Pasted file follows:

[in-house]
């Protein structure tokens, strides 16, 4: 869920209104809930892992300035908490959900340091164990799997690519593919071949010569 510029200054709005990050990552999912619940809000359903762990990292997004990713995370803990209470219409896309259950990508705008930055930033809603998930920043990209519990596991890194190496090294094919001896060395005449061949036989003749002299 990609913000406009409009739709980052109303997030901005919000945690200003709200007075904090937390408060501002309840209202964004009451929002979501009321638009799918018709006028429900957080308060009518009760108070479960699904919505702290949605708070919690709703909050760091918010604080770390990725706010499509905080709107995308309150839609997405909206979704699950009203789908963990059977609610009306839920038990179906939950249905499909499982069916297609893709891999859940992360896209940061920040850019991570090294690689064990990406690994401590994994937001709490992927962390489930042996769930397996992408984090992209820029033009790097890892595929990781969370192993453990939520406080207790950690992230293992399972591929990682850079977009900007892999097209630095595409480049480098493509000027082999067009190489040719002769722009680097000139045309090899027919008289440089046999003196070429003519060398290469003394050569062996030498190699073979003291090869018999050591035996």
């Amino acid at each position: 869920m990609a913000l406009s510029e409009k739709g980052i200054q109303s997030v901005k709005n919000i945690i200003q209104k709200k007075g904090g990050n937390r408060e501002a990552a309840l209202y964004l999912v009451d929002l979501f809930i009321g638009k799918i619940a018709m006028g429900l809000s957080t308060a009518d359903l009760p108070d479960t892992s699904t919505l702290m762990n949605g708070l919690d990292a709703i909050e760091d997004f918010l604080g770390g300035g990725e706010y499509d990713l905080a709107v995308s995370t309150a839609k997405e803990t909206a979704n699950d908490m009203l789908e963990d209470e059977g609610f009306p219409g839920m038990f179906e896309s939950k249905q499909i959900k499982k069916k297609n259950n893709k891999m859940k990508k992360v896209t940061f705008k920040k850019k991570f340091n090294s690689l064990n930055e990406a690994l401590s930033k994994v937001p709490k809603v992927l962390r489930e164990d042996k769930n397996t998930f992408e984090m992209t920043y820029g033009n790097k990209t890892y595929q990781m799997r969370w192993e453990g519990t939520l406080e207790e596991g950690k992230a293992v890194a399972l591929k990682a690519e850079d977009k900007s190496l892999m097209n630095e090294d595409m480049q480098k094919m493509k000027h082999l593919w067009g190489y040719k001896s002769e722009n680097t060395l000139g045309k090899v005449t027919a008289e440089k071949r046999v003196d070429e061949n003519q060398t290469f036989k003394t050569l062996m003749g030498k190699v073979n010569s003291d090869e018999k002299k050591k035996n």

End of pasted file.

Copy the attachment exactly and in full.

[in-house]
């Protein structure tokens, strides 16, 4: 869920209104809930892992300035908490959900340091164990799997690519593919071949010569 510029200054709005990050990552999912619940809000359903762990990292997004990713995370803990209470219409896309259950990508705008930055930033809603998930920043990209519990596991890194190496090294094919001896060395005449061949036989003749002299 990609913000406009409009739709980052109303997030901005919000945690200003709200007075904090937390408060501002309840209202964004009451929002979501009321638009799918018709006028429900957080308060009518009760108070479960699904919505702290949605708070919690709703909050760091918010604080770390990725706010499509905080709107995308309150839609997405909206979704699950009203789908963990059977609610009306839920038990179906939950249905499909499982069916297609893709891999859940992360896209940061920040850019991570090294690689064990990406690994401590994994937001709490992927962390489930042996769930397996992408984090992209820029033009790097890892595929990781969370192993453990939520406080207790950690992230293992399972591929990682850079977009900007892999097209630095595409480049480098493509000027082999067009190489040719002769722009680097000139045309090899027919008289440089046999003196070429003519060398290469003394050569062996030498190699073979003291090869018999050591035996």
């Amino acid at each position: 869920m990609a913000l406009s510029e409009k739709g980052i200054q109303s997030v901005k709005n919000i945690i200003q209104k709200k007075g904090g990050n937390r408060e501002a990552a309840l209202y964004l999912v009451d929002l979501f809930i009321g638009k799918i619940a018709m006028g429900l809000s957080t308060a009518d359903l009760p108070d479960t892992s699904t919505l702290m762990n949605g708070l919690d990292a709703i909050e760091d997004f918010l604080g770390g300035g990725e706010y499509d990713l905080a709107v995308s995370t309150a839609k997405e803990t909206a979704n699950d908490m009203l789908e963990d209470e059977g609610f009306p219409g839920m038990f179906e896309s939950k249905q499909i959900k499982k069916k297609n259950n893709k891999m859940k990508k992360v896209t940061f705008k920040k850019k991570f340091n090294s690689l064990n930055e990406a690994l401590s930033k994994v937001p709490k809603v992927l962390r489930e164990d042996k769930n397996t998930f992408e984090m992209t920043y820029g033009n790097k990209t890892y595929q990781m799997r969370w192993e453990g519990t939520l406080e207790e596991g950690k992230a293992v890194a399972l591929k990682a690519e850079d977009k900007s190496l892999m097209n630095e090294d595409m480049q480098k094919m493509k000027h082999l593919w067009g190489y040719k001896s002769e722009n680097t060395l000139g045309k090899v005449t027919a008289e440089k071949r046999v003196d070429e061949n003519q060398t290469f036989k003394t050569l062996m003749g030498k190699v073979n010569s003291d090869e018999k002299k050591k035996n």